After segueing into the action film Escape From New York in 1981, Carpenter returned to horror the following year with his biggest production yet, the shape-shifting alien flick The Thing. Although it didn't perform as well as expected at the box office, Carpenter was asked to direct the latest Stephen King movie, Christine, at the height of the author's popularity. After Christine's success, the director again stepped outside of the horror box for the big-budget alien drama Starman, a film that earned Carpenter the best mainstream reviews of his career and led to an Oscar nomination for its star, Jeff Bridges.
Riding high, Carpenter pulled out all of the stops for Big Trouble in Little China, blending horror, comedy, action, science fiction and martial arts in an unrivaled spectacle. Unfortunately, audiences didn't know what to make of the campy production, and if tanked commercially, cutting down the director's budgetary options for his next projects, the religious horror of Prince of Darkness (1987) and the alien invasion of They Live (1988). Thanks to their limited costs, both films proved profitable and earned Carpenter enough good faith that he was again entrusted with more sizable budgets.
Sadly, the '90s proved to be a series of box office flops for the director. The biggest failures were, perhaps not coincidentally, those that ventured outside his horror comfort zone: the ill-conceived Chevy Chase action/comedy Memoirs of an Invisible Man (1992) and the overdue sequel to Escape from New York, Escape from L.A. (1996). Both films sported budgets in the $40 million dollar-plus range and struggled to make even half of that at the box office.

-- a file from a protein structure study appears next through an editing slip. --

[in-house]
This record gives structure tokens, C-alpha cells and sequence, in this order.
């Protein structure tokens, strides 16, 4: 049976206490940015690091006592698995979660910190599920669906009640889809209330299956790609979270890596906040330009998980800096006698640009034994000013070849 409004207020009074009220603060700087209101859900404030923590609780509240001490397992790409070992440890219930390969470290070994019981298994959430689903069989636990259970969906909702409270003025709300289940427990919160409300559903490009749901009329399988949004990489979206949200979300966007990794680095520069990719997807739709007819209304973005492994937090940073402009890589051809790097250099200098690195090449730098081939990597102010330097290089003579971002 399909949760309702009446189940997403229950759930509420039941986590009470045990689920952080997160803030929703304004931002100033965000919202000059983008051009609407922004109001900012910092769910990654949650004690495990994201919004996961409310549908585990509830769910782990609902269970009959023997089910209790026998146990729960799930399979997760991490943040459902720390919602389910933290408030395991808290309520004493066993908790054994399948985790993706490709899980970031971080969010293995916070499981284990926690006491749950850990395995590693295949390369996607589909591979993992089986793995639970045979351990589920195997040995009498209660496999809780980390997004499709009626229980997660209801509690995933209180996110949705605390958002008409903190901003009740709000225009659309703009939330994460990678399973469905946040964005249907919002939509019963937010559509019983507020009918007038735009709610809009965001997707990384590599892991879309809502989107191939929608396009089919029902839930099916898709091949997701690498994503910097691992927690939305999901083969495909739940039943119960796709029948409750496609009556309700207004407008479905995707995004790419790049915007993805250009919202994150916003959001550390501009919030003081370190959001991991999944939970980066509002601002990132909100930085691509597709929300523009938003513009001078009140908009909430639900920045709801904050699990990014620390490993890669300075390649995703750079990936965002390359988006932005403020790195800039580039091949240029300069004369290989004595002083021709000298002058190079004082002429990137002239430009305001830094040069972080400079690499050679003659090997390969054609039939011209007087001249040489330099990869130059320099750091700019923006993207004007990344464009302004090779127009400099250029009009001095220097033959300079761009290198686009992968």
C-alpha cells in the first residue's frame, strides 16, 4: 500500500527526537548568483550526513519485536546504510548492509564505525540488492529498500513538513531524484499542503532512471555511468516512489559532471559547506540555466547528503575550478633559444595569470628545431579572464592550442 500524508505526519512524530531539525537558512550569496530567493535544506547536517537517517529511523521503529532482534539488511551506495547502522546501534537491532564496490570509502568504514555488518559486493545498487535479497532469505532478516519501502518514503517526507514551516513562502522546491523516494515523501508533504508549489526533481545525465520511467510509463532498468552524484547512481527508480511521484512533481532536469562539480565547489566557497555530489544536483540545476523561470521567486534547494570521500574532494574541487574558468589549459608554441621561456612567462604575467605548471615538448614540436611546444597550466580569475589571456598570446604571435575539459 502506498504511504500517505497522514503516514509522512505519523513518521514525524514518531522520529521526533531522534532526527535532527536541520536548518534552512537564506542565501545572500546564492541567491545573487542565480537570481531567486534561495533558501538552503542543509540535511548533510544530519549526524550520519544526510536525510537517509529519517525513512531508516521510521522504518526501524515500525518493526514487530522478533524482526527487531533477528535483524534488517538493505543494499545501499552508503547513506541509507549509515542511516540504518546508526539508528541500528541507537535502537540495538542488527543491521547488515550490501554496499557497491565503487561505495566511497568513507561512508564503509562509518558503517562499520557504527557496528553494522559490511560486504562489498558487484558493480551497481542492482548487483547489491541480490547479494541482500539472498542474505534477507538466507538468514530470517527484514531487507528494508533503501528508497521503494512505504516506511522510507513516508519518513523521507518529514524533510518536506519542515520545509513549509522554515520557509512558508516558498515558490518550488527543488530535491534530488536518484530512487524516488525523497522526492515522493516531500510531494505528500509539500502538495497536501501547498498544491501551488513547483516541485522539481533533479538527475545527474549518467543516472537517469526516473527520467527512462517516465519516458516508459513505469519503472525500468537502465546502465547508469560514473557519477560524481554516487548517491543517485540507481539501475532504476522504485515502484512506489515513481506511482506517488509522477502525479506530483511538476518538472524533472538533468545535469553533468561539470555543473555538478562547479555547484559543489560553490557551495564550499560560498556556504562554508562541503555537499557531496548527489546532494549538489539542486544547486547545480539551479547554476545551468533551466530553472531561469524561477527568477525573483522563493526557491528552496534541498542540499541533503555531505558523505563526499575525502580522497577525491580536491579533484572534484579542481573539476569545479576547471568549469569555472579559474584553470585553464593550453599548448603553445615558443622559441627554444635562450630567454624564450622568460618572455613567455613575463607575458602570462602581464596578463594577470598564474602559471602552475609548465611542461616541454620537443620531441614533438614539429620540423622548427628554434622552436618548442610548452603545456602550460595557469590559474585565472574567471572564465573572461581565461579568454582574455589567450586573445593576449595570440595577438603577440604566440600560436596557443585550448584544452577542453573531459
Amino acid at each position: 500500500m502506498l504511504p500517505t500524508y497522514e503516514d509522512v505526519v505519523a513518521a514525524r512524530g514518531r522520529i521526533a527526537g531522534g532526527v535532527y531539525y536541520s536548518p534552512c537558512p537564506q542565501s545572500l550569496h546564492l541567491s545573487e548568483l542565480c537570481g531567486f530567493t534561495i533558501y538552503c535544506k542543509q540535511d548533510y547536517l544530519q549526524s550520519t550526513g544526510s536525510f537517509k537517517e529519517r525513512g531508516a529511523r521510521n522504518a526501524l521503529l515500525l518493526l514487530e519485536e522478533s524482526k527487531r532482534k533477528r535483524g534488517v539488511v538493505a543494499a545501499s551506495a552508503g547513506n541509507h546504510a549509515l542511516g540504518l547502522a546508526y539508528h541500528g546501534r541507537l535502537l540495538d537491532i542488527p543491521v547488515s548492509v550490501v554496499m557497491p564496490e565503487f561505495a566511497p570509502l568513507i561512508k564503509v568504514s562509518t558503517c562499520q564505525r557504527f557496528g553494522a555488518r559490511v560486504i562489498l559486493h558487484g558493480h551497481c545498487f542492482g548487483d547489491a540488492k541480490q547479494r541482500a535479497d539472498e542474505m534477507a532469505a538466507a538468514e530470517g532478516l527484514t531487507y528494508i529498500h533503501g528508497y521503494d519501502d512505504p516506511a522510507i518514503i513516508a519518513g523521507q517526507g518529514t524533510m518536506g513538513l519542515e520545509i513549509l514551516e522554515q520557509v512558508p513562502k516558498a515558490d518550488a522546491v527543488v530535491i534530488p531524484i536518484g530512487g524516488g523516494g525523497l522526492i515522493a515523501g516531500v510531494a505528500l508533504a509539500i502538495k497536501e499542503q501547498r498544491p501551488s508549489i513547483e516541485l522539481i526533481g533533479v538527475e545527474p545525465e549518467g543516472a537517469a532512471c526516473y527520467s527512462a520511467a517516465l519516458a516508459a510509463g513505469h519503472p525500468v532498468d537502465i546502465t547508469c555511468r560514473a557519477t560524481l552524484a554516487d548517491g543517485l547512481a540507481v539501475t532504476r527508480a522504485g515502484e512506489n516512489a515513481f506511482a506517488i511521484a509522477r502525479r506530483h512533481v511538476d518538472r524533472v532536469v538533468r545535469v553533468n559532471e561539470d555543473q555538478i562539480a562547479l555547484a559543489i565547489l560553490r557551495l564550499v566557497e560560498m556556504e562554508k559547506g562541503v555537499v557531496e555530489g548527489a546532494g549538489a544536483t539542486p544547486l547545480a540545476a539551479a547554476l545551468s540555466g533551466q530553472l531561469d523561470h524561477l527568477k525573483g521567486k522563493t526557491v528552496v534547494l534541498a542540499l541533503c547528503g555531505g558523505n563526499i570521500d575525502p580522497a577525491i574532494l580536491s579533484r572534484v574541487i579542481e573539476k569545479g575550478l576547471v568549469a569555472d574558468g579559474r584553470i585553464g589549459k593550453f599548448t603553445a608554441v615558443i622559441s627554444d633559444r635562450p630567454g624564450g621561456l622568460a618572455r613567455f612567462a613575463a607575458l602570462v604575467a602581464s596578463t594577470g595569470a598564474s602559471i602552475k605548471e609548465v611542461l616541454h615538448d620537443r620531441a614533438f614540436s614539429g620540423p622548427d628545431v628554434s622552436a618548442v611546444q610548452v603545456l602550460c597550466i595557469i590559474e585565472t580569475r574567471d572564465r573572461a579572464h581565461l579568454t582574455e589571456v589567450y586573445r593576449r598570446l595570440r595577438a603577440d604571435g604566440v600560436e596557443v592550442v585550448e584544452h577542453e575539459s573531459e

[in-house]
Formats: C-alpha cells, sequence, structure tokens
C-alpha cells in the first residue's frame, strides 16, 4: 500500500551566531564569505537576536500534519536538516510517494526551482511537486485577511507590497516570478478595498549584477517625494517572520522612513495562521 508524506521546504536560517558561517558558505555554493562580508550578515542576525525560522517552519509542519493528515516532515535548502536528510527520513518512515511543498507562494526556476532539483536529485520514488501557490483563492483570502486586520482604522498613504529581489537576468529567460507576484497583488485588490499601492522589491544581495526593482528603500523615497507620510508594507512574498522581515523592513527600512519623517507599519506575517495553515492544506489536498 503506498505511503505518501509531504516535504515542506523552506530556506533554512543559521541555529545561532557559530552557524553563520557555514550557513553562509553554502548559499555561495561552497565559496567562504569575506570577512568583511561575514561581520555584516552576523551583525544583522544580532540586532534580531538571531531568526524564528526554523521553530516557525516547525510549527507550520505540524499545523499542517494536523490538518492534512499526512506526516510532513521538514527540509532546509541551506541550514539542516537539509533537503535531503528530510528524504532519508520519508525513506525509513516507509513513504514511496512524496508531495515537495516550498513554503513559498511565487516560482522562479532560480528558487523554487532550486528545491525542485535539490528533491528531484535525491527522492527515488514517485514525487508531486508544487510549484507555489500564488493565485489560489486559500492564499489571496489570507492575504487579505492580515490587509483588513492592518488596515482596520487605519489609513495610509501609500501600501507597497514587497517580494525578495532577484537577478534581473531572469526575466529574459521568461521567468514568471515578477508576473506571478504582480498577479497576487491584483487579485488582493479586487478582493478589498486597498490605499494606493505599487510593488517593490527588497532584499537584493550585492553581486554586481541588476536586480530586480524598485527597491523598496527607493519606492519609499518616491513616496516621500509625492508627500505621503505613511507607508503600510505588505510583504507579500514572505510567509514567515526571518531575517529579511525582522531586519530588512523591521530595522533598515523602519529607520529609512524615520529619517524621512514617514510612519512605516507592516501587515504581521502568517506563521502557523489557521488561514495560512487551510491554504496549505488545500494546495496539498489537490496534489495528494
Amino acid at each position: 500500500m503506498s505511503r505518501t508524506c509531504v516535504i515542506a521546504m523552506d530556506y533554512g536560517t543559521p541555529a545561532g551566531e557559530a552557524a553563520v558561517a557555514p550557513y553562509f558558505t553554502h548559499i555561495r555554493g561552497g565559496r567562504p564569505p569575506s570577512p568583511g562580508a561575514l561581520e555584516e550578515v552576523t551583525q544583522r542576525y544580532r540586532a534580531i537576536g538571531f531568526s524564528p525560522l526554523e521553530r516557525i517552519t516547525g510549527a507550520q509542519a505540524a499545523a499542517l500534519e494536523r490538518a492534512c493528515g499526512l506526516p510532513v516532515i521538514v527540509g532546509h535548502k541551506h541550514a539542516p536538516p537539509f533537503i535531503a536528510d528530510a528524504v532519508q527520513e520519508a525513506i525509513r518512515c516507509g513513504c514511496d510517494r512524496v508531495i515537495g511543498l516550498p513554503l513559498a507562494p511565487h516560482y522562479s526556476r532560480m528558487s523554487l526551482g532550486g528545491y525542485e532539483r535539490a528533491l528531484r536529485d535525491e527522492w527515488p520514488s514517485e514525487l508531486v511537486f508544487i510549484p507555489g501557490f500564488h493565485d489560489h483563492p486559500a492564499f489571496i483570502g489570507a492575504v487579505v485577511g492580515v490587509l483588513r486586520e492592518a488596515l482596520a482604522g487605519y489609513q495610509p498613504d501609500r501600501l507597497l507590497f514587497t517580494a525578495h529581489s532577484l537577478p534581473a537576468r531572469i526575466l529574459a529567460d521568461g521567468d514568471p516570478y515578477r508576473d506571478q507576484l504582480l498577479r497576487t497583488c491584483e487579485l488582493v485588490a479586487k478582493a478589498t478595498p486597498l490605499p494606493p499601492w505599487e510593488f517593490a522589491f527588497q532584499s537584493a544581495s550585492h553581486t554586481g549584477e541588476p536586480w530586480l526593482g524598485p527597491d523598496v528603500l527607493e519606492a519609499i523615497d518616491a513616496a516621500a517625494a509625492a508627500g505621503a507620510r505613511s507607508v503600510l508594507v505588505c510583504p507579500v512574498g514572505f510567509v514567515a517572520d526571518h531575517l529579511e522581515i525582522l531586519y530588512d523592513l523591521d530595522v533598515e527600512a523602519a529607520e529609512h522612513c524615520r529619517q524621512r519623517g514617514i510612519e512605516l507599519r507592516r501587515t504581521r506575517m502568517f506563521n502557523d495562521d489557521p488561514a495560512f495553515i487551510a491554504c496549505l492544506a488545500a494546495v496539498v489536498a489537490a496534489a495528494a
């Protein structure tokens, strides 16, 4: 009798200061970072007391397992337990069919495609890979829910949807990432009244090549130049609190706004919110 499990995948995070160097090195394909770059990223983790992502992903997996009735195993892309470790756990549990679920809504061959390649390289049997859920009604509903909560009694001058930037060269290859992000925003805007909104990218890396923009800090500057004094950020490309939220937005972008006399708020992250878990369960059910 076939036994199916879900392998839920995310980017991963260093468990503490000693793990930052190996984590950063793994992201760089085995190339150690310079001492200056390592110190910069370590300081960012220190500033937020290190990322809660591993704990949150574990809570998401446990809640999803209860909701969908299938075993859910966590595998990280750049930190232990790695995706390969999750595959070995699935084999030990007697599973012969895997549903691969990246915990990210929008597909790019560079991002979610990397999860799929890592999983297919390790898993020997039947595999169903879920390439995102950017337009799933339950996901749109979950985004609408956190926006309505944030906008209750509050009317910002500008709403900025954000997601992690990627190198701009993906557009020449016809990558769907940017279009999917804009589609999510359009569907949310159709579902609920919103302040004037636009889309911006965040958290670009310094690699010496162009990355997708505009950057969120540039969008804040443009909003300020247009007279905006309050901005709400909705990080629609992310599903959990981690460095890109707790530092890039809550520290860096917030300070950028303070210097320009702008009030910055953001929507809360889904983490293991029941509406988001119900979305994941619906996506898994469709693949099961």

Carpenter's horror fare in the '90s fared better, although he failed to produce a bona fide hit. He teamed up with fellow horror veteran Tobe Hooper for the TV anthology Body Bags in 1993, then moved on to the H.P. Lovecraft-inspired surrealism of In the Mouth of Madness, a remake of the classic evil kid flick Village of the Damned and the western-inspired vampire film Vampires. In 2001, he kicked off the new century by revisiting his Assault on Precinct 13 scenario with a supernatural and interplanetary twist in Ghosts of Mars. It wasn't received any better than his '90s work.
Upon Further Review:
However, the 21st century has witnessed a resurgence in interest in Carpenter's films. Both Assault on Precinct 13 and The Fog were remade with sizeable budgets (and limited involvement from the director) in 2005. Also, by then, while nothing he'd done had approached the cultural impact or financial success of Halloween, many of Carpenter's other directorial efforts had begun to receive critical acclaim and cult followings after their release on video and DVD. In the Mouth of Madness, Prince of Darkness, They Live and The Thing all consistently rank high on horror fans' lists of his body of work.
Select Horror Filmography:
- The Ward (2011)
- Masters of Horror: "Pro-Life" (2006) TV episode
- Masters of Horror: "Cigarette Burns" (2005) TV episode
- The Fog (2005) [Producer]
- Vampires: Los Muertos (2002) [Executive Producer]
- Ghosts of Mars (2001)
- Silent Predators (1999) [Writer]
- John Carpenter's Vampires (1998)
- Village of the Damned (1995)
- In the Mouth of Madness (1995)
- Body Bags (1993)
- They Live (1988)
- Prince of Darkness (1987)
- Christine (1983)
- Halloween III: Season of the Witch (1982) [Producer]
- The Thing (1982)
- Halloween II (1981) [Producer]
- The Fog (1980)
- Eyes of Laura Mars (1978) [Writer]
- Halloween (1978)
- Somebody's Watching Me! (1978)